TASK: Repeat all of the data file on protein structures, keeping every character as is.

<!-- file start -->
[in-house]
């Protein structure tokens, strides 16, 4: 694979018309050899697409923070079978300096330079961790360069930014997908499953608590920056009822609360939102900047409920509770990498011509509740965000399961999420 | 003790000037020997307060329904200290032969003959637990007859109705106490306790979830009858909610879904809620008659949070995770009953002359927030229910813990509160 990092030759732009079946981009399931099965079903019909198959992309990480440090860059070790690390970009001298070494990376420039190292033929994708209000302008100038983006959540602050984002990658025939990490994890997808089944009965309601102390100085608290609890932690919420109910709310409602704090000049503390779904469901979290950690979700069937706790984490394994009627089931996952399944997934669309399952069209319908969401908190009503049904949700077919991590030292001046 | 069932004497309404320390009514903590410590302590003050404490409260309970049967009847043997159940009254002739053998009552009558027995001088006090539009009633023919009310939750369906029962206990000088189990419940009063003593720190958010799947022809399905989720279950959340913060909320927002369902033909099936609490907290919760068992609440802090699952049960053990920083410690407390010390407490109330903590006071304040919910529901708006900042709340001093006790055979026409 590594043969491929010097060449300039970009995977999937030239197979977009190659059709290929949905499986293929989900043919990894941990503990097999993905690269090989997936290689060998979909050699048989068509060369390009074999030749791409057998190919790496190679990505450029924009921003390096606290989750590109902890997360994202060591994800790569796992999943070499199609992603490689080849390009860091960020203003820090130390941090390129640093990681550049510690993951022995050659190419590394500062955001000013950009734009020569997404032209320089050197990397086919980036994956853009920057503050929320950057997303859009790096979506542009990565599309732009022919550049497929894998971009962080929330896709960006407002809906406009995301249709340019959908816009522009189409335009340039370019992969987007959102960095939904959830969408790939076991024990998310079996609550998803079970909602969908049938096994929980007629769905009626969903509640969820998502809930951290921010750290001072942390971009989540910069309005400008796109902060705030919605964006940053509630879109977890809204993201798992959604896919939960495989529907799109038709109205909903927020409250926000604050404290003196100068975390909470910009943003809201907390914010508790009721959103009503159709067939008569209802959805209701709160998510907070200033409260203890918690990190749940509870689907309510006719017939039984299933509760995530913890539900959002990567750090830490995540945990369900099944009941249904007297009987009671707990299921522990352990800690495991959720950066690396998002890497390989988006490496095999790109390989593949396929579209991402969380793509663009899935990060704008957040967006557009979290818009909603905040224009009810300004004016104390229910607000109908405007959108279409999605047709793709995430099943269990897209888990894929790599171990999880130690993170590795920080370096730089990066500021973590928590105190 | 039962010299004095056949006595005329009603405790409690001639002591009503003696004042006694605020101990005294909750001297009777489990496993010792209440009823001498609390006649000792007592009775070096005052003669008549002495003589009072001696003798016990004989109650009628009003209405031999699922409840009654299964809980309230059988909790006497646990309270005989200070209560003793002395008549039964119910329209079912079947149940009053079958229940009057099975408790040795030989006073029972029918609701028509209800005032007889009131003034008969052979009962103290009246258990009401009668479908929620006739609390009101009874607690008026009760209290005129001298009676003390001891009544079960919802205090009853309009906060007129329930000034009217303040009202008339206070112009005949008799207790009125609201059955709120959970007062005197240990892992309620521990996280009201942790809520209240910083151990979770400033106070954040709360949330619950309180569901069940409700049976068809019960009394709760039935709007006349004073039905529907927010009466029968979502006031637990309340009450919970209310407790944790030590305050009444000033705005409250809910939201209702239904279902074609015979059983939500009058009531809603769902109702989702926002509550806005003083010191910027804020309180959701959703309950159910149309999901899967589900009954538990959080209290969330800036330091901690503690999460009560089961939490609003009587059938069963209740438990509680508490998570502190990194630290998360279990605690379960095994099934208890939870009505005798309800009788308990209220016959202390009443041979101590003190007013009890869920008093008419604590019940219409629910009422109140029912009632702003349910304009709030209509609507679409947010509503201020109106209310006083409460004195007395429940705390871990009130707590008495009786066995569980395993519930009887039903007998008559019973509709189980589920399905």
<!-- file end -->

[in-house]
């Protein structure tokens, strides 16, 4: 694979018309050899697409923070079978300096330079961790360069930014997908499953608590920056009822609360939102900047409920509770990498011509509740965000399961999420 | 003790000037020997307060329904200290032969003959637990007859109705106490306790979830009858909610879904809620008659949070995770009953002359927030229910813990509160 990092030759732009079946981009399931099965079903019909198959992309990480440090860059070790690390970009001298070494990376420039190292033929994708209000302008100038983006959540602050984002990658025939990490994890997808089944009965309601102390100085608290609890932690919420109910709310409602704090000049503390779904469901979290950690979700069937706790984490394994009627089931996952399944997934669309399952069209319908969401908190009503049904949700077919991590030292001046 | 069932004497309404320390009514903590410590302590003050404490409260309970049967009847043997159940009254002739053998009552009558027995001088006090539009009633023919009310939750369906029962206990000088189990419940009063003593720190958010799947022809399905989720279950959340913060909320927002369902033909099936609490907290919760068992609440802090699952049960053990920083410690407390010390407490109330903590006071304040919910529901708006900042709340001093006790055979026409 590594043969491929010097060449300039970009995977999937030239197979977009190659059709290929949905499986293929989900043919990894941990503990097999993905690269090989997936290689060998979909050699048989068509060369390009074999030749791409057998190919790496190679990505450029924009921003390096606290989750590109902890997360994202060591994800790569796992999943070499199609992603490689080849390009860091960020203003820090130390941090390129640093990681550049510690993951022995050659190419590394500062955001000013950009734009020569997404032209320089050197990397086919980036994956853009920057503050929320950057997303859009790096979506542009990565599309732009022919550049497929894998971009962080929330896709960006407002809906406009995301249709340019959908816009522009189409335009340039370019992969987007959102960095939904959830969408790939076991024990998310079996609550998803079970909602969908049938096994929980007629769905009626969903509640969820998502809930951290921010750290001072942390971009989540910069309005400008796109902060705030919605964006940053509630879109977890809204993201798992959604896919939960495989529907799109038709109205909903927020409250926000604050404290003196100068975390909470910009943003809201907390914010508790009721959103009503159709067939008569209802959805209701709160998510907070200033409260203890918690990190749940509870689907309510006719017939039984299933509760995530913890539900959002990567750090830490995540945990369900099944009941249904007297009987009671707990299921522990352990800690495991959720950066690396998002890497390989988006490496095999790109390989593949396929579209991402969380793509663009899935990060704008957040967006557009979290818009909603905040224009009810300004004016104390229910607000109908405007959108279409999605047709793709995430099943269990897209888990894929790599171990999880130690993170590795920080370096730089990066500021973590928590105190 | 039962010299004095056949006595005329009603405790409690001639002591009503003696004042006694605020101990005294909750001297009777489990496993010792209440009823001498609390006649000792007592009775070096005052003669008549002495003589009072001696003798016990004989109650009628009003209405031999699922409840009654299964809980309230059988909790006497646990309270005989200070209560003793002395008549039964119910329209079912079947149940009053079958229940009057099975408790040795030989006073029972029918609701028509209800005032007889009131003034008969052979009962103290009246258990009401009668479908929620006739609390009101009874607690008026009760209290005129001298009676003390001891009544079960919802205090009853309009906060007129329930000034009217303040009202008339206070112009005949008799207790009125609201059955709120959970007062005197240990892992309620521990996280009201942790809520209240910083151990979770400033106070954040709360949330619950309180569901069940409700049976068809019960009394709760039935709007006349004073039905529907927010009466029968979502006031637990309340009450919970209310407790944790030590305050009444000033705005409250809910939201209702239904279902074609015979059983939500009058009531809603769902109702989702926002509550806005003083010191910027804020309180959701959703309950159910149309999901899967589900009954538990959080209290969330800036330091901690503690999460009560089961939490609003009587059938069963209740438990509680508490998570502190990194630290998360279990605690379960095994099934208890939870009505005798309800009788308990209220016959202390009443041979101590003190007013009890869920008093008419604590019940219409629910009422109140029912009632702003349910304009709030209509609507679409947010509503201020109106209310006083409460004195007395429940705390871990009130707590008495009786066995569980395993519930009887039903007998008559019973509709189980589920399905």